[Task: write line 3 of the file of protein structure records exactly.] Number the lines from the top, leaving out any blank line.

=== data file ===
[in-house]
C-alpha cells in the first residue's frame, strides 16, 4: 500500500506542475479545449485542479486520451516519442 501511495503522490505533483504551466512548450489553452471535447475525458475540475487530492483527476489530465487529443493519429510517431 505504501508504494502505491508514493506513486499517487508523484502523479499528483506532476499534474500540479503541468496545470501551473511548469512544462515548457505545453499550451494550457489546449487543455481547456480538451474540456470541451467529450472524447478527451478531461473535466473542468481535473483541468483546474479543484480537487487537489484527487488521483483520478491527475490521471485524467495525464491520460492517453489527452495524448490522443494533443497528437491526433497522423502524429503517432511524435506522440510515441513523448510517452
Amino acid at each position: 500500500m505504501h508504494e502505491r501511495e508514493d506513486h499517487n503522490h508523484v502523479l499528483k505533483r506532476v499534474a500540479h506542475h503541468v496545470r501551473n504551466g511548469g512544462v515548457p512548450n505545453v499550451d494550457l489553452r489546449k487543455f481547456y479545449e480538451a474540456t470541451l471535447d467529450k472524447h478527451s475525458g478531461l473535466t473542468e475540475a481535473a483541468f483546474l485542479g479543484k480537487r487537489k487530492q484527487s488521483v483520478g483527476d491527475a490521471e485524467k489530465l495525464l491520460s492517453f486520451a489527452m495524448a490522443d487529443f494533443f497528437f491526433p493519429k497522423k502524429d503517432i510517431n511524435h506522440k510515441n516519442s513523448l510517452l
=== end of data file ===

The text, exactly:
Amino acid at each position: 500500500m505504501h508504494e502505491r501511495e508514493d506513486h499517487n503522490h508523484v502523479l499528483k505533483r506532476v499534474a500540479h506542475h503541468v496545470r501551473n504551466g511548469g512544462v515548457p512548450n505545453v499550451d494550457l489553452r489546449k487543455f481547456y479545449e480538451a474540456t470541451l471535447d467529450k472524447h478527451s475525458g478531461l473535466t473542468e475540475a481535473a483541468f483546474l485542479g479543484k480537487r487537489k487530492q484527487s488521483v483520478g483527476d491527475a490521471e485524467k489530465l495525464l491520460s492517453f486520451a489527452m495524448a490522443d487529443f494533443f497528437f491526433p493519429k497522423k502524429d503517432i510517431n511524435h506522440k510515441n516519442s513523448l510517452l